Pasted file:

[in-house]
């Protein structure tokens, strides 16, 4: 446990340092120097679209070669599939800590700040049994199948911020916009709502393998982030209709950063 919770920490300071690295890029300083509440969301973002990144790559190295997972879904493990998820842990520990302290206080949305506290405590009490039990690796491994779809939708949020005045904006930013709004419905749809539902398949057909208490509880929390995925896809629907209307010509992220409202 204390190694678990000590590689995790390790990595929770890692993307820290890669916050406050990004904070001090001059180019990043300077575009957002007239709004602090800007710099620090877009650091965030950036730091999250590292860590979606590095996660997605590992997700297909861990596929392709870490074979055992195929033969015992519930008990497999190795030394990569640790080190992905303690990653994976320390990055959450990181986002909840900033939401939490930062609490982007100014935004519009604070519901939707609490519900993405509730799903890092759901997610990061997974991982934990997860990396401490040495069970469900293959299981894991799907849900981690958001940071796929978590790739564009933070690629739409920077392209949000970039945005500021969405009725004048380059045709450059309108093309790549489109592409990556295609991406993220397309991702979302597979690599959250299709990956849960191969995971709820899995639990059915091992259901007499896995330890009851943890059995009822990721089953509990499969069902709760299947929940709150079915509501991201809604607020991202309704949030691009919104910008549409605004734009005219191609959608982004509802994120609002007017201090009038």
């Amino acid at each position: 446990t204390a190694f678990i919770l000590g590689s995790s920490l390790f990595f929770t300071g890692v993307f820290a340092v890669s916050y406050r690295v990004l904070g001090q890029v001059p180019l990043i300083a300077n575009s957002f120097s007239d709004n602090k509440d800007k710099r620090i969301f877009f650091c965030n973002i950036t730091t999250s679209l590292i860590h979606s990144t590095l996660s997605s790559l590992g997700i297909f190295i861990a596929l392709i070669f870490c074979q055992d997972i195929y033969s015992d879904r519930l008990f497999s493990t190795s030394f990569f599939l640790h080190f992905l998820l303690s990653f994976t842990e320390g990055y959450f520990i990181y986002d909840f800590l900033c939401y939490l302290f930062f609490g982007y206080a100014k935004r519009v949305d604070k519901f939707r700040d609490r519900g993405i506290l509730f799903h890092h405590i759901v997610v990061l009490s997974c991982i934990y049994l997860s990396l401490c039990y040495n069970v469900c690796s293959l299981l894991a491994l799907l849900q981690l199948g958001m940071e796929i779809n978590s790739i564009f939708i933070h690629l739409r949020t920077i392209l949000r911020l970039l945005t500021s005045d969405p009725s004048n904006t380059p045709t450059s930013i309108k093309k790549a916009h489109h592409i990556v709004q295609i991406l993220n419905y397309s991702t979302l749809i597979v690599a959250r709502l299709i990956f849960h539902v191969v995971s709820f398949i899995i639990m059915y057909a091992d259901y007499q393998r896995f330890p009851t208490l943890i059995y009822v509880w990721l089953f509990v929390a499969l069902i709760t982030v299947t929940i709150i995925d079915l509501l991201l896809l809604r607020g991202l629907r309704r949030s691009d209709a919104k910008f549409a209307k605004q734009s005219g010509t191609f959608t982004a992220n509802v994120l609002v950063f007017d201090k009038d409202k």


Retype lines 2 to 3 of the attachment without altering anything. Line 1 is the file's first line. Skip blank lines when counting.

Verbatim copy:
């Protein structure tokens, strides 16, 4: 446990340092120097679209070669599939800590700040049994199948911020916009709502393998982030209709950063 919770920490300071690295890029300083509440969301973002990144790559190295997972879904493990998820842990520990302290206080949305506290405590009490039990690796491994779809939708949020005045904006930013709004419905749809539902398949057909208490509880929390995925896809629907209307010509992220409202 204390190694678990000590590689995790390790990595929770890692993307820290890669916050406050990004904070001090001059180019990043300077575009957002007239709004602090800007710099620090877009650091965030950036730091999250590292860590979606590095996660997605590992997700297909861990596929392709870490074979055992195929033969015992519930008990497999190795030394990569640790080190992905303690990653994976320390990055959450990181986002909840900033939401939490930062609490982007100014935004519009604070519901939707609490519900993405509730799903890092759901997610990061997974991982934990997860990396401490040495069970469900293959299981894991799907849900981690958001940071796929978590790739564009933070690629739409920077392209949000970039945005500021969405009725004048380059045709450059309108093309790549489109592409990556295609991406993220397309991702979302597979690599959250299709990956849960191969995971709820899995639990059915091992259901007499896995330890009851943890059995009822990721089953509990499969069902709760299947929940709150079915509501991201809604607020991202309704949030691009919104910008549409605004734009005219191609959608982004509802994120609002007017201090009038």
């Amino acid at each position: 446990t204390a190694f678990i919770l000590g590689s995790s920490l390790f990595f929770t300071g890692v993307f820290a340092v890669s916050y406050r690295v990004l904070g001090q890029v001059p180019l990043i300083a300077n575009s957002f120097s007239d709004n602090k509440d800007k710099r620090i969301f877009f650091c965030n973002i950036t730091t999250s679209l590292i860590h979606s990144t590095l996660s997605s790559l590992g997700i297909f190295i861990a596929l392709i070669f870490c074979q055992d997972i195929y033969s015992d879904r519930l008990f497999s493990t190795s030394f990569f599939l640790h080190f992905l998820l303690s990653f994976t842990e320390g990055y959450f520990i990181y986002d909840f800590l900033c939401y939490l302290f930062f609490g982007y206080a100014k935004r519009v949305d604070k519901f939707r700040d609490r519900g993405i506290l509730f799903h890092h405590i759901v997610v990061l009490s997974c991982i934990y049994l997860s990396l401490c039990y040495n069970v469900c690796s293959l299981l894991a491994l799907l849900q981690l199948g958001m940071e796929i779809n978590s790739i564009f939708i933070h690629l739409r949020t920077i392209l949000r911020l970039l945005t500021s005045d969405p009725s004048n904006t380059p045709t450059s930013i309108k093309k790549a916009h489109h592409i990556v709004q295609i991406l993220n419905y397309s991702t979302l749809i597979v690599a959250r709502l299709i990956f849960h539902v191969v995971s709820f398949i899995i639990m059915y057909a091992d259901y007499q393998r896995f330890p009851t208490l943890i059995y009822v509880w990721l089953f509990v929390a499969l069902i709760t982030v299947t929940i709150i995925d079915l509501l991201l896809l809604r607020g991202l629907r309704r949030s691009d209709a919104k910008f549409a209307k605004q734009s005219g010509t191609f959608t982004a992220n509802v994120l609002v950063f007017d201090k009038d409202k």